I don't get every disability by any means.  I do get that as a parent of a child with a disability, every day is a challenge.  For that reason, I smile at the parents.  I smile at the children.  I smile.  I smiled at everyone that day at the University of Michigan, because a smile goes a long way.

Merry Christmas to everyone, and in the spirit of our favorite movie, ELF...

"I LOVE smiling...smiling's my favorite."





Monday, November 14, 2016

Your only daughter.

This post may not be polite.  It may not be pretty.  It certainly isn't the light hearted side of autism that I can usually find in my heart.   When Phoebe was 9-years-old and started her period, I took her to a Pediatric Gynecologist.  While at this doctors office, a social worker came in to speak to me.  I thought this was odd.  I wasn't an uneducated person.  I knew what getting her period meant.  I was prepared to help her take care of it.  What I wasn't prepared for was what she said.  She wanted to know about the "other" people in her life.  (Teachers, aides, friends, etc.)  Any person who could possibly "take advantage" of a person with Phoebe's intellect.  At that moment, I thought to myself that this situation would be dealt with later.  I had to worry about other things at that time.  Almost 9 years later, after birth control was too much of a pain, we have come to a crossroads.  What would you do?

Your 17-year-old daughter has hormones.  She likes boys.  She would like to be married someday, or have a boyfriend, or a kitten.  She's not quiet sure.  When she tries to deal with her own period, it resembles something slightly like a murder scene.  (Told you it wouldn't be pretty) She's annoyed by pads because they are scratchy and uncomfortable, and can't use tampons.  She has to be reminded to take care of it.  EVERY time.  This child is not mentally capable of taking care of herself in many ways.  Now what?  Do you take her and get her an IUD, or an implant?  Or, do you wait a few months until she's 18, and have her tubes tied?   Sounds like a simple answer.  Right?

Now, go back to when you had this baby girl, and you thought of all the wonderful things she would do in her life.  You have hopes for her.  You want her to go to college, or find her true passion.  You would like to see her married and have children.  These ideas slowly change as you discover that she will be dealing with disabilities.  These disabilities, which take away most of these wishes.  The worst being that you have to decide whether or not she can have a baby.  The worst decision you ever have to make about your ONLY daughter.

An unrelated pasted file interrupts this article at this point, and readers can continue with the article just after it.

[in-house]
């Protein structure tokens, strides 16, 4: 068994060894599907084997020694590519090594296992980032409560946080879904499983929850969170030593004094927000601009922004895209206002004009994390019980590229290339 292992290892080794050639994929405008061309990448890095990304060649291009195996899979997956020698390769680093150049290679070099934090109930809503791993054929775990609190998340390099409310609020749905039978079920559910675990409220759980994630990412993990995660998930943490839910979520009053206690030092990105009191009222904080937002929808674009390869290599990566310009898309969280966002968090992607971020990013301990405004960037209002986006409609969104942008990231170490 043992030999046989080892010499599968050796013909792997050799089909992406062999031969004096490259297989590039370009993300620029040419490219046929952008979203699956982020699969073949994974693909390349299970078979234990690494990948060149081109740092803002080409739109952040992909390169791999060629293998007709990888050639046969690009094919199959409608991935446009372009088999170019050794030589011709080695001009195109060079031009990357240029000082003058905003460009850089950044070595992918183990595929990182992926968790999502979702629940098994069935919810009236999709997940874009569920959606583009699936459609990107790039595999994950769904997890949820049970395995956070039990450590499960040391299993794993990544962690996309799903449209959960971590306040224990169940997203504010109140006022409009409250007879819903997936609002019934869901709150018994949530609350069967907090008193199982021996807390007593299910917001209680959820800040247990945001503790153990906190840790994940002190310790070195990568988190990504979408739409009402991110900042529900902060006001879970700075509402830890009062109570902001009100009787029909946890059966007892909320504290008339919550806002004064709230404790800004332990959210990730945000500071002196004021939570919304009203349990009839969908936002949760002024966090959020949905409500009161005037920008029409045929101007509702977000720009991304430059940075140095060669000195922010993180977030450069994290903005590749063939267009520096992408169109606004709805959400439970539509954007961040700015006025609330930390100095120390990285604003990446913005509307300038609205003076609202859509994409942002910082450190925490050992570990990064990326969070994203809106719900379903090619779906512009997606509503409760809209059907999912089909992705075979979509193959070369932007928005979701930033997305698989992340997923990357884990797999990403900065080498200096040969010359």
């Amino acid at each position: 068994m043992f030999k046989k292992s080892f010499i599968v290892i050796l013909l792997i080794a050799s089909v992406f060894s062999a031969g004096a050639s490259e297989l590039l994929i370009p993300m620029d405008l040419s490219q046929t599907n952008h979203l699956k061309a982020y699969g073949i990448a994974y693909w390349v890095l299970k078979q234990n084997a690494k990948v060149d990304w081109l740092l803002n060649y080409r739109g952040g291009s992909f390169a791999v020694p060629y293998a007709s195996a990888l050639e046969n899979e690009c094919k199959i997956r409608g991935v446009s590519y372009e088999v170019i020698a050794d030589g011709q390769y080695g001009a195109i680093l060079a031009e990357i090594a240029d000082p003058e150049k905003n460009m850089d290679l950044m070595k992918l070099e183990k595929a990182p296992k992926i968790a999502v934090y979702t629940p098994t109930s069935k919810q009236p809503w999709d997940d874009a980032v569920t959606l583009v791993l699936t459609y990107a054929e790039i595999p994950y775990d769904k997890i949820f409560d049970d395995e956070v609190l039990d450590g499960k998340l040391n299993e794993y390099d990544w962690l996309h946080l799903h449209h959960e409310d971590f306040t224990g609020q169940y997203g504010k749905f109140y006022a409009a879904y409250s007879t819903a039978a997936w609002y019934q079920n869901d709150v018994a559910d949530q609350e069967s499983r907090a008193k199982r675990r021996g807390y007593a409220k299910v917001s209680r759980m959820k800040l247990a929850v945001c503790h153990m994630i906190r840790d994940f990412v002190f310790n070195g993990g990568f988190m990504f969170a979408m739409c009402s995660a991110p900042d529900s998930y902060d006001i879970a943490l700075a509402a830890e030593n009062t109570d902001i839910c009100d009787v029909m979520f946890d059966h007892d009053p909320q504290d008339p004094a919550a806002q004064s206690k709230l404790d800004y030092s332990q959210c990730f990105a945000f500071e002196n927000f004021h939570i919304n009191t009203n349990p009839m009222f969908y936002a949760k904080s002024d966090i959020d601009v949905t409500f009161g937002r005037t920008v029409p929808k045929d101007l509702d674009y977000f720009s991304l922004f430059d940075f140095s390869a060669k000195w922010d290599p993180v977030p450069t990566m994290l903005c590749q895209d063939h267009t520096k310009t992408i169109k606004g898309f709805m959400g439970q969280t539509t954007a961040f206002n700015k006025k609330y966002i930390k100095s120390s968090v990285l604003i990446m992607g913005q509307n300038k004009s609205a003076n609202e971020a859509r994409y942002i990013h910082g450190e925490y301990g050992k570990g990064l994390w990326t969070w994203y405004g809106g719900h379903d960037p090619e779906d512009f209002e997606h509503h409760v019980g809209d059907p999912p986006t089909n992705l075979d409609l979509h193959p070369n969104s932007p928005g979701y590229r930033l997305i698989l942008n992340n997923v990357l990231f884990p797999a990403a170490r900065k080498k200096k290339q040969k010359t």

I'm an educated woman.  I know the answer, and I know what is right.  I will do what I have to, and I'm convinced that Phoebe will live a happy, full life.  She has come a long way, and I am very proud of her.  I have made my peace with it. When I simply asked her if she would like to have a baby someday, she replied, "Uh- NO."  Not sure I know what she truly thinks or knows, but as her mother and guardian...I will do what is right.

Maybe I'll get her a kitten.😺


Your only daughter.

This post may not be polite.  It may not be pretty.  It certainly isn't the light hearted side of autism that I can usually find in my heart.   When Phoebe was 9-years-old and started her period, I took her to a Pediatric Gynecologist.  While at this doctors office, a social worker came in to speak to me.  I thought this was odd.  I wasn't an uneducated person.  I knew what getting her period meant.  I was prepared to help her take care of it.  What I wasn't prepared for was what she said.  She wanted to know about the "other" people in her life.  (Teachers, aides, friends, etc.)  Any person who could possibly "take advantage" of a person with Phoebe's intellect.  At that moment, I thought to myself that this situation would be dealt with later.  I had to worry about other things at that time.  Almost 9 years later, after birth control was too much of a pain, we have come to a crossroads.  What would you do?

Your 17-year-old daughter has hormones.  She likes boys.  She would like to be married someday, or have a boyfriend, or a kitten.  She's not quiet sure.  When she tries to deal with her own period, it resembles something slightly like a murder scene.  (Told you it wouldn't be pretty) She's annoyed by pads because they are scratchy and uncomfortable, and can't use tampons.  She has to be reminded to take care of it.  EVERY time.  This child is not mentally capable of taking care of herself in many ways.  Now what?  Do you take her and get her an IUD, or an implant?  Or, do you wait a few months until she's 18, and have her tubes tied?   Sounds like a simple answer.  Right?

Now, go back to when you had this baby girl, and you thought of all the wonderful things she would do in her life.  You have hopes for her.  You want her to go to college, or find her true passion.  You would like to see her married and have children.  These ideas slowly change as you discover that she will be dealing with disabilities.  These disabilities, which take away most of these wishes.  The worst being that you have to decide whether or not she can have a baby.  The worst decision you ever have to make about your ONLY daughter.

I'm an educated woman.  I know the answer, and I know what is right.  I will do what I have to, and I'm convinced that Phoebe will live a happy, full life.  She has come a long way, and I am very proud of her.  I have made my peace with it. When I simply asked her if she would like to have a baby someday, she replied, "Uh- NO."  Not sure I know what she truly thinks or knows, but as her mother and guardian...I will do what is right.

Maybe I'll get her a kitten.😺